Excuse the pessimism but I knew that for personal reasons surrounding the gig and after Arkona's brilliant set things could only get worse...and duly they did, for a couple of hours at least. The mystery of Arkona's bottom billing continued when it seemed none of my surrounding contingent knew of Varg, with most also agreeing that regardless of their quality their choice of band name is deplorable. I'm guessing it probably means something else in German but the metal world has one famous ‘Varg’ already, and it will never be these guys.

Anyway, on Varg strode to the thankless task awaiting them resplendent in red & black battle paint, obviously plundered from Turisas' handbag when they weren't looking, to produce a display that was...average. In any setting Varg's performance would have been acceptable enough, forging a heavy viking/death metal sound duly referencing Amon Amarth, but the feeling of genuine pagan passion that emanated from Arkona was never going to be summoned by these warriors and as such their set drifted by largely without great fanfare. The stage presence of the band was at least enough to keep watching the band for; vocalist Philipp "Freki" Seiler made an engaging frontman to listen to between songs and there was enough hair flying on stage to keep the attention of the crowd pointing their way, but for someone like myself only briefly acquainted with their music beforehand I was never tempted to rush off and buy their CD at the merch stand, alongside the obligatory beers that were awaiting.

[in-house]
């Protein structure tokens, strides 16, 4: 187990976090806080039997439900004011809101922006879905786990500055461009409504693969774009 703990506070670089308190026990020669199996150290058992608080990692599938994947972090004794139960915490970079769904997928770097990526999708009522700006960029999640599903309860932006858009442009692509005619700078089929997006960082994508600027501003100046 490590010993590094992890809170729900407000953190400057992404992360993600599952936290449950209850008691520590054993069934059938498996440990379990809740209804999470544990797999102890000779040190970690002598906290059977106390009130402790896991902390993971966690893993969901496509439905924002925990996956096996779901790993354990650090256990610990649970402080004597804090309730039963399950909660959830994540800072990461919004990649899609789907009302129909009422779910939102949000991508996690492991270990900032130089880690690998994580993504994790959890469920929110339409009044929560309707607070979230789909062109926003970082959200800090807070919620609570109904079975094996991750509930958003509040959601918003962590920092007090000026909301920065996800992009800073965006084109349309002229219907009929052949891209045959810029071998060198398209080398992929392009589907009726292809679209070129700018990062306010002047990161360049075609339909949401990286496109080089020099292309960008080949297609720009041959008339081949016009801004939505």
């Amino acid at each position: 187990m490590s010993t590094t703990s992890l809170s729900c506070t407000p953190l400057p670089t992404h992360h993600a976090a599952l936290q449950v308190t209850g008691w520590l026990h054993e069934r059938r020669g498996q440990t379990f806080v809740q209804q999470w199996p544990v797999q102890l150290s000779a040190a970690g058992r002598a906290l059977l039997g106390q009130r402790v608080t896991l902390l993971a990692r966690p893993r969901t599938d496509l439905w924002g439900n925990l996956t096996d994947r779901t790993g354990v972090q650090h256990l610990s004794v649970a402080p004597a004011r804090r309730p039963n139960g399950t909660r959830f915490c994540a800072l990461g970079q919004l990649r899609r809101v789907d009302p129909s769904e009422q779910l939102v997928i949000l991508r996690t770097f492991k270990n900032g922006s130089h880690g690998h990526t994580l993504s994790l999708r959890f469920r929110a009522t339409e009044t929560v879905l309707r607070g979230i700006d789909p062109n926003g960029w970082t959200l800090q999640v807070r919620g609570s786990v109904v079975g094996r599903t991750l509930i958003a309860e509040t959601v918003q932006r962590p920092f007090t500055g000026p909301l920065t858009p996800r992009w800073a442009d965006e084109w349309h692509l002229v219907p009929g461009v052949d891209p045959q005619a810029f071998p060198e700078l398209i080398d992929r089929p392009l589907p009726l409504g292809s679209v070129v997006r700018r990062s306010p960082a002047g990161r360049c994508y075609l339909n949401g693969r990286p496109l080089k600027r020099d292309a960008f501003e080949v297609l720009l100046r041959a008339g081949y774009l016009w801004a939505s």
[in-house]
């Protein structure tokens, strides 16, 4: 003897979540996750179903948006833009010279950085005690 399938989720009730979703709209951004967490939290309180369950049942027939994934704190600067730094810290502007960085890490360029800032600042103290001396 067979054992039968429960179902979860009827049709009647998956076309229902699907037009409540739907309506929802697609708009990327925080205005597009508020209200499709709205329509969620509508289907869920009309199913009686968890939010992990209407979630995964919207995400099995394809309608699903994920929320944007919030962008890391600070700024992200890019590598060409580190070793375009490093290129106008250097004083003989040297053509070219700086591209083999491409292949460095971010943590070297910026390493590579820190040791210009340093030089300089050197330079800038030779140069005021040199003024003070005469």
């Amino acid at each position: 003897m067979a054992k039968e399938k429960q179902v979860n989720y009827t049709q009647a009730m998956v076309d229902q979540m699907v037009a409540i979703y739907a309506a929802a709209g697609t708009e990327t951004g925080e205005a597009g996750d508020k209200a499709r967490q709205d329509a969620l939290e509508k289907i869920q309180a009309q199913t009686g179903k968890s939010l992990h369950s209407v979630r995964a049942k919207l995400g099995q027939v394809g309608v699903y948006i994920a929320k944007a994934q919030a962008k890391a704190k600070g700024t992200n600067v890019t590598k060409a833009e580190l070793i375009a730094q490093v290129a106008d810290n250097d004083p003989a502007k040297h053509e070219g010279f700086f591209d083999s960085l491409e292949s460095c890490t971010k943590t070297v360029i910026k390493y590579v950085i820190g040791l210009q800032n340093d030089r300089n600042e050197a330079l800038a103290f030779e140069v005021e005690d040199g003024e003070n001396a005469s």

Based on prior knowledge of all five bands I had estimated Dornenreich as the most unusual act on the bill tonight as a recent listen to their admittedly old "Her Von Welken Nächten" has still left me scratching my head in concluding if it is the work of deranged geniuses or jokers, but opening their set with just a violinist and acoustic guitarist suggested I was probably correct. The highly uncomfortable atmosphere I have found in listening to the band on record played a part in Dornenreich's show: a band with a violinist instead of bassist and a singer, who to his credit peddles an interesting and unusual vocal style but who chose not to waste much time between songs in providing a personality to latch on to, created a barrier to great enjoyment I was personally never able to cross. Dornenreich's avant-garde and progressive dark/black metal style has the potential for far-reaching enjoyment, and I feel the band's inclusion on last year's Agalloch tour where I first saw them was more suited to their style, but on a bill largely filled by bands who offer metal music to placate the soul with more vibrant pagan metal Dornenreich did not receive the support their eclectic take on the BM template probably deserves and their performance suffered accordingly. The repeated actions of clock watching and beer buying signalled it was time to move on with the evening...